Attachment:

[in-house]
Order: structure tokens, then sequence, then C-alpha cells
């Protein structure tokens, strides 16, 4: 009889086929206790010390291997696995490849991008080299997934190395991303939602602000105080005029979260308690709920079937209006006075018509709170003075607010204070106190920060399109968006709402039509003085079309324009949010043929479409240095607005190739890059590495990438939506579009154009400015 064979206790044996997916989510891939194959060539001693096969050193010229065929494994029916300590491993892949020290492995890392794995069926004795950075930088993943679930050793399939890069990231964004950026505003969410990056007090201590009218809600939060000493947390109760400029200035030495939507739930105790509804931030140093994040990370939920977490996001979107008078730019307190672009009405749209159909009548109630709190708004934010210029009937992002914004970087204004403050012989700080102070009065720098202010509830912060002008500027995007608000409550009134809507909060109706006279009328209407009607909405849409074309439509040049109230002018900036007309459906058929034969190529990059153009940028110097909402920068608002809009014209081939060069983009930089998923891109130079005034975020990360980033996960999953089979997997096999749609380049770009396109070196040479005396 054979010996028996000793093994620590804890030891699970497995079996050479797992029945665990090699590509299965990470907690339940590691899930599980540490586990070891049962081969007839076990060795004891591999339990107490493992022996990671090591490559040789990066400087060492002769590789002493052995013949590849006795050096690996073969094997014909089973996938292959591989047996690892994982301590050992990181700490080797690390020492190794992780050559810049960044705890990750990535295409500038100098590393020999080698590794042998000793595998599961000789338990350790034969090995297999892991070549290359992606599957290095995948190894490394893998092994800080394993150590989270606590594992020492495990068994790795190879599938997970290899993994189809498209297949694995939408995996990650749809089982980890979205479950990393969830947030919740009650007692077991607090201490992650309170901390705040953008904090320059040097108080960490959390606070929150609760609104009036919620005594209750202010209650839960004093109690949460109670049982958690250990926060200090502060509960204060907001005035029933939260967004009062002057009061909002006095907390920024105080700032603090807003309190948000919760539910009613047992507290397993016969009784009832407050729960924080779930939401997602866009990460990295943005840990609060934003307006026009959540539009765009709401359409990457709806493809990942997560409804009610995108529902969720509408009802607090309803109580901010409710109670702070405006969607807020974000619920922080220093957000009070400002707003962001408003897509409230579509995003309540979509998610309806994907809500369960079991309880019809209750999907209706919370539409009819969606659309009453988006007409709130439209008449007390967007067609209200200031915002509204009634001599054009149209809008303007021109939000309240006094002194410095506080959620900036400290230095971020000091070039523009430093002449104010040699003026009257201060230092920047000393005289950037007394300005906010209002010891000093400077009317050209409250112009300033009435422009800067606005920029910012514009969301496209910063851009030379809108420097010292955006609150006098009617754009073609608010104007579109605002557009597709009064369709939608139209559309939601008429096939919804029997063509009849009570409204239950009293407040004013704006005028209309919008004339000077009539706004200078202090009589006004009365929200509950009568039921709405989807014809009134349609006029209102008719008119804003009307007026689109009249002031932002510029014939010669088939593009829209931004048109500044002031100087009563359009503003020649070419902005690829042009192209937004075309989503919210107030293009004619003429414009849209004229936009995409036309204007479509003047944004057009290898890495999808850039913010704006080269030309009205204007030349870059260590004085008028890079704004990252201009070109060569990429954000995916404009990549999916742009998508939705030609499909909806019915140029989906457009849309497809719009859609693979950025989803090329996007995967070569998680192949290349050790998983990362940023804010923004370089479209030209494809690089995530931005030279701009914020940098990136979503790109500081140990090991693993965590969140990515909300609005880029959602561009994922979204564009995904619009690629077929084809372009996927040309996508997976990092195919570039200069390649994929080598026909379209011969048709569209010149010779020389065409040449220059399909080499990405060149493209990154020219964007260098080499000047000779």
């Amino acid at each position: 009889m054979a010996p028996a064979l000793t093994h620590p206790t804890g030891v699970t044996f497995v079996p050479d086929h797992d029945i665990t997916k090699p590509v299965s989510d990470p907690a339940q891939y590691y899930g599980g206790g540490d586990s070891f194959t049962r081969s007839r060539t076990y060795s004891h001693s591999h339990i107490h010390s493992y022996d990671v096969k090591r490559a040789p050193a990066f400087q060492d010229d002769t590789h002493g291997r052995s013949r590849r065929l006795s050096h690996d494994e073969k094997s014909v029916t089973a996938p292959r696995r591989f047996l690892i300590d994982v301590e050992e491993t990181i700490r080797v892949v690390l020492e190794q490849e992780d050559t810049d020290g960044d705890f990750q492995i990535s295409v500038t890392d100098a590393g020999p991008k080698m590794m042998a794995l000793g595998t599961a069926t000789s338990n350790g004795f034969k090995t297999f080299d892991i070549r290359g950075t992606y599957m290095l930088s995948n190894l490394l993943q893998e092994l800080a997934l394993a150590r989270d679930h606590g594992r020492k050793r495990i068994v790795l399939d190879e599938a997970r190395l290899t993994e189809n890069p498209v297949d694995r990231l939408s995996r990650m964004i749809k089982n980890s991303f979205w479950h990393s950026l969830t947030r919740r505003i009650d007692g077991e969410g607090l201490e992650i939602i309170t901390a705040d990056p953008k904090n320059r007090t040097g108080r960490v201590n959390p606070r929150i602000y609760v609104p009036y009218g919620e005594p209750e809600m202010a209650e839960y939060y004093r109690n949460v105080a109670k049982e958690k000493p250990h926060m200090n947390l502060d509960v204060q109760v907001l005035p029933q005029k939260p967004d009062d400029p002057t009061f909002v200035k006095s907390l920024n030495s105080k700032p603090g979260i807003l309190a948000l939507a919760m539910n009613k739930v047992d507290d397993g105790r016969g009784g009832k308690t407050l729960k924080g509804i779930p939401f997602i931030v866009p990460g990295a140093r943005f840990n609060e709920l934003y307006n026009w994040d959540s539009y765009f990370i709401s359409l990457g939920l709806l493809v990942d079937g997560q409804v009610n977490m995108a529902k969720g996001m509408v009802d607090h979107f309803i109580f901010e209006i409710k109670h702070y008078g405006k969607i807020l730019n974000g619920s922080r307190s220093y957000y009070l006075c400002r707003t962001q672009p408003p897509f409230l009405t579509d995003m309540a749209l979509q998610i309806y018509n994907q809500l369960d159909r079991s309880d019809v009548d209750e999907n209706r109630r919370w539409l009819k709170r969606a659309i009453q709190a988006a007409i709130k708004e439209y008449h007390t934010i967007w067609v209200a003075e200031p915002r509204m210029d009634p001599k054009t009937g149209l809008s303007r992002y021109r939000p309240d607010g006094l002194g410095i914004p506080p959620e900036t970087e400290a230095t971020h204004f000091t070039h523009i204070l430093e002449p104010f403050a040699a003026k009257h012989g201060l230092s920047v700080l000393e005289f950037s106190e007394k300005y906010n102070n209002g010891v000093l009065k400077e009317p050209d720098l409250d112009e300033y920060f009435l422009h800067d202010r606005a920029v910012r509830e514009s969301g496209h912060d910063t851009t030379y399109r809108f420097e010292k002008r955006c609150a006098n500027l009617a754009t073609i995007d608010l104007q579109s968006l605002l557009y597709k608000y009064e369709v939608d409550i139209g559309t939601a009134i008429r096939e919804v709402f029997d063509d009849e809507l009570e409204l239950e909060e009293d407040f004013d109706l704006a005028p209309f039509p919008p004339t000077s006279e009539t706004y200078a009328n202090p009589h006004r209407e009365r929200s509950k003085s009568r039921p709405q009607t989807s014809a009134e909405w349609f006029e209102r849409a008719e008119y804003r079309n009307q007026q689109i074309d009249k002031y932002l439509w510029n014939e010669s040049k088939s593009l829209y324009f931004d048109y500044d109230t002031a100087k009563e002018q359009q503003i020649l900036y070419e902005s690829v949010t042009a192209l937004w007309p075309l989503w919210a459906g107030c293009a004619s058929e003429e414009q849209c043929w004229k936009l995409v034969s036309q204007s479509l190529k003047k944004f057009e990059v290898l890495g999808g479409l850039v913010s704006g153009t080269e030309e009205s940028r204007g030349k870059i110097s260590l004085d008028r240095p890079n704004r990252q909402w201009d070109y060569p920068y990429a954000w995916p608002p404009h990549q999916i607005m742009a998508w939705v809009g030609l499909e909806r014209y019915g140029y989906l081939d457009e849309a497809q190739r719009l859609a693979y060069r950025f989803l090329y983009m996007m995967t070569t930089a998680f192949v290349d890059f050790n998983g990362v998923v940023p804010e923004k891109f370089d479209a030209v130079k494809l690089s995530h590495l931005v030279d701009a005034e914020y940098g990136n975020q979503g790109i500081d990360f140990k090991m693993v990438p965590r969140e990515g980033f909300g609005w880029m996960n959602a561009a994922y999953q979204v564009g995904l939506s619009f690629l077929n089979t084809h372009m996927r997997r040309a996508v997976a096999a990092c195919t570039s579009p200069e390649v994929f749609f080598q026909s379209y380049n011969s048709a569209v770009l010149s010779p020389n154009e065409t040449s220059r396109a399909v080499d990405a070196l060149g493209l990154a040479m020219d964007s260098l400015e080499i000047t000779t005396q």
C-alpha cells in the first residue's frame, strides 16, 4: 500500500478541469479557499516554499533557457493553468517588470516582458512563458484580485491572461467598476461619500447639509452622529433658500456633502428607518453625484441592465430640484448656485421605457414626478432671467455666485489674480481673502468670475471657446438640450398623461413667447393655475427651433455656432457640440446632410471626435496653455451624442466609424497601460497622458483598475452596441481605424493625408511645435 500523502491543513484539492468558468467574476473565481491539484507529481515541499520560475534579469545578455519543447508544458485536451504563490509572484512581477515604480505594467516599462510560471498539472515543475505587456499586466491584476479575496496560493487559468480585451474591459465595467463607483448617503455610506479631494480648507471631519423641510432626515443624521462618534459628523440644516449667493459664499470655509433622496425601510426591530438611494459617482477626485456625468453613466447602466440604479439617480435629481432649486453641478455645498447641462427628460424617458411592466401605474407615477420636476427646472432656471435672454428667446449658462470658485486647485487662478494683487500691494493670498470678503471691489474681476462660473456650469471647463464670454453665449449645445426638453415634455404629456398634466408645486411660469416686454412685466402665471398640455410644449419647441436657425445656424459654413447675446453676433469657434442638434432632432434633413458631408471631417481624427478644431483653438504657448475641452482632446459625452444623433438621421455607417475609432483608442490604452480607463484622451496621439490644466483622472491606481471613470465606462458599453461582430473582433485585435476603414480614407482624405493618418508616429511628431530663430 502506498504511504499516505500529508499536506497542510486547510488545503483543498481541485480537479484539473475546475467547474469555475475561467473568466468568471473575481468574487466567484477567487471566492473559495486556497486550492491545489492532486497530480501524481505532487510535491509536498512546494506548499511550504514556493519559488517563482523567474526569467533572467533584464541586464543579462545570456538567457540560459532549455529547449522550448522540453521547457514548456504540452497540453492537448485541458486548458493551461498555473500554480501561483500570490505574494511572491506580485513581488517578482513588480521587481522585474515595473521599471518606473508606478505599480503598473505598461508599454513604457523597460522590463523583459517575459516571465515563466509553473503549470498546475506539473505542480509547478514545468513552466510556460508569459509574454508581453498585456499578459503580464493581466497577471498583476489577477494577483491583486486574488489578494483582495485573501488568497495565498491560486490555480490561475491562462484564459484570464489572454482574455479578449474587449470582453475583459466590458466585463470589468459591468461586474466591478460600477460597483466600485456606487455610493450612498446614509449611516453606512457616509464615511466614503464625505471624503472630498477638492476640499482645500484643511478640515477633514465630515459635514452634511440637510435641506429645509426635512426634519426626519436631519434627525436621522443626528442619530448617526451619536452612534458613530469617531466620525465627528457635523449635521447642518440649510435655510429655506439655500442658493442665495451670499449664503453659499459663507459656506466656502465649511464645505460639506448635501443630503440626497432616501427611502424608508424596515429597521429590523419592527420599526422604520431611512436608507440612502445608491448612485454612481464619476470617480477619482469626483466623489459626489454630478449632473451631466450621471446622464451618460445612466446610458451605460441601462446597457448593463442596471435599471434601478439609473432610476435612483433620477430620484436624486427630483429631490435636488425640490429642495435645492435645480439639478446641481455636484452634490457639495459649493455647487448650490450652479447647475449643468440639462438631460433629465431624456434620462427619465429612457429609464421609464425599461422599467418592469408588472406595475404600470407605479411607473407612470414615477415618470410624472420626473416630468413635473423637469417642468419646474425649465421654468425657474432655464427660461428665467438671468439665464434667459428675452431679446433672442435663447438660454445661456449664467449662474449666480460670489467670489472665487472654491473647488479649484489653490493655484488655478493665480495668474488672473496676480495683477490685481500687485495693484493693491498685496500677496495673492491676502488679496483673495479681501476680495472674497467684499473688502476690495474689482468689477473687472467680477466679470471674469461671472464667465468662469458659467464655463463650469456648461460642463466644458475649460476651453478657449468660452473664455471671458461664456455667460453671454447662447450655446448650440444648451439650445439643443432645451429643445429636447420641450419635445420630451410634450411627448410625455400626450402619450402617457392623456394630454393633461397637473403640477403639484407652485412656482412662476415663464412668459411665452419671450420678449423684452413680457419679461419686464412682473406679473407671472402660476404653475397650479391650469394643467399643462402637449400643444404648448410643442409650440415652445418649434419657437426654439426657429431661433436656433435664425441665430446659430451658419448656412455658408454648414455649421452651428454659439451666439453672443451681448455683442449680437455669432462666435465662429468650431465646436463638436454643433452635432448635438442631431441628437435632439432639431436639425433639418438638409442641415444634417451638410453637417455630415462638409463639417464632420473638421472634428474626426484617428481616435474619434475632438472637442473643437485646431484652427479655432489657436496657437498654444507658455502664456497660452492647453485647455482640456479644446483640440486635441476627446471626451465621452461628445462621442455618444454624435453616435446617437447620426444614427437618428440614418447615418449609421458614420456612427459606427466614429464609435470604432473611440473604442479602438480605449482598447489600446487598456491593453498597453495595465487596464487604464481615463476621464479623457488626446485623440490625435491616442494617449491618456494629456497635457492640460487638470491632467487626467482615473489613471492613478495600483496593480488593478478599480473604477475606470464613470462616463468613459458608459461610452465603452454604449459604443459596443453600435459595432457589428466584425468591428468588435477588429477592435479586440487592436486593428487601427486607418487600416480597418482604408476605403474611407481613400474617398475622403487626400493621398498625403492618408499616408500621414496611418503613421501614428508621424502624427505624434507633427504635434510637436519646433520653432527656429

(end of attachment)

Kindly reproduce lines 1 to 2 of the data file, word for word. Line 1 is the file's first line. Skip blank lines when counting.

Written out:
[in-house]
Order: structure tokens, then sequence, then C-alpha cells